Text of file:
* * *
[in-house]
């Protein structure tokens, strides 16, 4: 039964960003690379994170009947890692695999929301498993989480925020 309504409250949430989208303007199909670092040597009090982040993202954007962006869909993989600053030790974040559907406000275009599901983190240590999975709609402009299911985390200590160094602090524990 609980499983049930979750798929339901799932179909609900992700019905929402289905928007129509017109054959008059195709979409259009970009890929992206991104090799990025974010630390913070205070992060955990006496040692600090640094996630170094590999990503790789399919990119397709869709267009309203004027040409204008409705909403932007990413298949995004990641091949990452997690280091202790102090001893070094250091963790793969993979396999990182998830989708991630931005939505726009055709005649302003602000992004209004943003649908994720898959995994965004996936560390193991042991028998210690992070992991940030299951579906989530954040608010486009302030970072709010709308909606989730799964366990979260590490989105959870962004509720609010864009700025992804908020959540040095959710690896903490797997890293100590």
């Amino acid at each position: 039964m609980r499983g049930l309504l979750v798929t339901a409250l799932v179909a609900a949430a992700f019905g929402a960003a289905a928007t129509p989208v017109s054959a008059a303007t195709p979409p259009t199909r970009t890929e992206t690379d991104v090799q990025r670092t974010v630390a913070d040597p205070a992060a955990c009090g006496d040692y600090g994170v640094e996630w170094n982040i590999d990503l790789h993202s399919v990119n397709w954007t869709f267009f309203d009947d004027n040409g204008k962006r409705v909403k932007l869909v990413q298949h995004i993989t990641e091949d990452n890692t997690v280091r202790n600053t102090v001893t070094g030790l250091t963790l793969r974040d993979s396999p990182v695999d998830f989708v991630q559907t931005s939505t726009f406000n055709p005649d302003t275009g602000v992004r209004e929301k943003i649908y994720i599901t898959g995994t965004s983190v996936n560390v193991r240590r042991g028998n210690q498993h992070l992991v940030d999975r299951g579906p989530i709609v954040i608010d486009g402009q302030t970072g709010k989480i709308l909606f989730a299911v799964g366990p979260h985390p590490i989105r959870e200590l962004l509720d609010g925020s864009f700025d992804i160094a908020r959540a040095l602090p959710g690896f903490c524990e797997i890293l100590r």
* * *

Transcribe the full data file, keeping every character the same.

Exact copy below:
[in-house]
């Protein structure tokens, strides 16, 4: 039964960003690379994170009947890692695999929301498993989480925020 309504409250949430989208303007199909670092040597009090982040993202954007962006869909993989600053030790974040559907406000275009599901983190240590999975709609402009299911985390200590160094602090524990 609980499983049930979750798929339901799932179909609900992700019905929402289905928007129509017109054959008059195709979409259009970009890929992206991104090799990025974010630390913070205070992060955990006496040692600090640094996630170094590999990503790789399919990119397709869709267009309203004027040409204008409705909403932007990413298949995004990641091949990452997690280091202790102090001893070094250091963790793969993979396999990182998830989708991630931005939505726009055709005649302003602000992004209004943003649908994720898959995994965004996936560390193991042991028998210690992070992991940030299951579906989530954040608010486009302030970072709010709308909606989730799964366990979260590490989105959870962004509720609010864009700025992804908020959540040095959710690896903490797997890293100590």
């Amino acid at each position: 039964m609980r499983g049930l309504l979750v798929t339901a409250l799932v179909a609900a949430a992700f019905g929402a960003a289905a928007t129509p989208v017109s054959a008059a303007t195709p979409p259009t199909r970009t890929e992206t690379d991104v090799q990025r670092t974010v630390a913070d040597p205070a992060a955990c009090g006496d040692y600090g994170v640094e996630w170094n982040i590999d990503l790789h993202s399919v990119n397709w954007t869709f267009f309203d009947d004027n040409g204008k962006r409705v909403k932007l869909v990413q298949h995004i993989t990641e091949d990452n890692t997690v280091r202790n600053t102090v001893t070094g030790l250091t963790l793969r974040d993979s396999p990182v695999d998830f989708v991630q559907t931005s939505t726009f406000n055709p005649d302003t275009g602000v992004r209004e929301k943003i649908y994720i599901t898959g995994t965004s983190v996936n560390v193991r240590r042991g028998n210690q498993h992070l992991v940030d999975r299951g579906p989530i709609v954040i608010d486009g402009q302030t970072g709010k989480i709308l909606f989730a299911v799964g366990p979260h985390p590490i989105r959870e200590l962004l509720d609010g925020s864009f700025d992804i160094a908020r959540a040095l602090p959710g690896f903490c524990e797997i890293l100590r």